The Suez Canal blocked! What can they do?

2,000 years ago, the Egyptians had a solution, they built their own canal, called the Canal of the Pharaohs.

The Suez Canal became famous this year as the container ship Evergreen got stuck in the canal. The Suez Canal is today’s major route for goods coming from the Far East to Europe.  When it got blocked, the world panicked.

Today’s canal, which took ten years to build, was finished in 1869. It is 120 miles long and goes through three natural lakes.

However, the Egyptians had already built one back in ancient times, which was used, with a few interruptions until 767AD.

Yes, there was a canal there 2,000 years ago!

https://www.sjsu.edu/faculty/watkins/redsea.htm

It followed a different route, but by linking the Red Sea to the River Nile it achieved the same aims.

It was begun by the Pharaohs, but it was not finished until the Ptolemaic period, when Egypt was ruled by the Ptolemy dynasty.

Archaeologists believe that originally it was started by Necho II in the late 6th century BC, but no one can agree when it was finally completed. They have found interesting inscriptions, comprising of five Egyptian monuments.  These commemorate the construction and completion of a canal linking the Nile River with the Red Sea by Darius I of Persia. These inscriptions were located along the Darius Canal through the Valley of Wadi Tumilat that are thought to record sections of the canal.

What we do know, is that after the death of Alexander the Great, General Ptolemy declared himself Pharaoh of Egypt and his son, Ptolemy II, took up building the canal again.  However, the different water levels blocked him, until somewhere around 274BC, his engineers came up with a brilliant idea, a lock. This lock would allow them to regulate the flow of water between the Red Sea and Nile.  A brilliant idea, which unfortunately was prone to the whims of the Nile, which frequently silted up, due to the regular flooding. It is recorded, for example, that under two Roman Emperors, Trajan and Hadrian, the canal had to actually be re-dug.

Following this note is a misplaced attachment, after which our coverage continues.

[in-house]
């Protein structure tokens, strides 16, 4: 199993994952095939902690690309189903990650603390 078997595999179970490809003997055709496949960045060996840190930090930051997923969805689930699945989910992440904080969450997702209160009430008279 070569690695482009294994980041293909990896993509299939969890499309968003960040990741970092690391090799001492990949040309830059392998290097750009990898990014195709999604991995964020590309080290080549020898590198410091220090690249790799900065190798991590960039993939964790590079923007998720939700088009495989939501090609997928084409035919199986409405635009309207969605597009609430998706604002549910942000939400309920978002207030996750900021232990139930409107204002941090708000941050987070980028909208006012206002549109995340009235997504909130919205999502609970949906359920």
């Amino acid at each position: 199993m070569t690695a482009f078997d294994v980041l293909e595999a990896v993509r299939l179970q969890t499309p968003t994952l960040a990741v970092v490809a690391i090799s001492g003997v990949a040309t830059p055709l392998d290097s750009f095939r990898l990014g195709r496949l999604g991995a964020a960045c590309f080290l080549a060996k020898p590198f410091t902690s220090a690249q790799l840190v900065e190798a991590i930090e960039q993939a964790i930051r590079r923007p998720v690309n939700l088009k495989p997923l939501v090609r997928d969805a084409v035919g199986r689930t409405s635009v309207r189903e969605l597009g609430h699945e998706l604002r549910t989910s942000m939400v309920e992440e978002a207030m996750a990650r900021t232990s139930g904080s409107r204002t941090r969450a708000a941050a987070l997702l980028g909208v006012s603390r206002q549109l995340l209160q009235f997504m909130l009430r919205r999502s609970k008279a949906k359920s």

Basically, the idea of such a canal was a great one.  It was around 90 miles long, and Herodotus tells us that it took 4 days to traverse the canal.

Unfortunately, it ended up being of limited use, due to two things:

  1. It kept silting up, and therefore it kept needing to be cleared.
  2. The size of the lock – which wasn’t that big, limiting the size of boats that could use it.

The other problem was that it only reached the Nile River delta, as you can see from the attached map.  This meant that anything going from the Red Sea to the Mediterranean Sea had a further 200 miles to travel.

To this had to be added that sea-going craft didn’t use the Nile, and this was nothing to do with the lock.  However, it meant that cargo coming from the Red Sea to the Mediterranean Sea had to be transloaded on to riverboats at one end. Then, when they reached the other end, several days later, had to be loaded onto another sea-going ship.  This added even more time onto the movement of cargo, as at each end it took a further two days just to load or unload.

Even so it worked until the early seventh century when, it silted up, then was reopened around 641 AD by Amr, the Muslim conqueror of Egypt. Unfortunately, it was finally closed in 767AD, as they had to stop supplies reaching rebellions in both Mecca and Medina.

2,000 years ago, there was a route from Europe to the Orient, but then world trade didn’t need it, only local trade, so it died and silted up.

It wasn’t that important then, it is now.

Isn’t History interesting?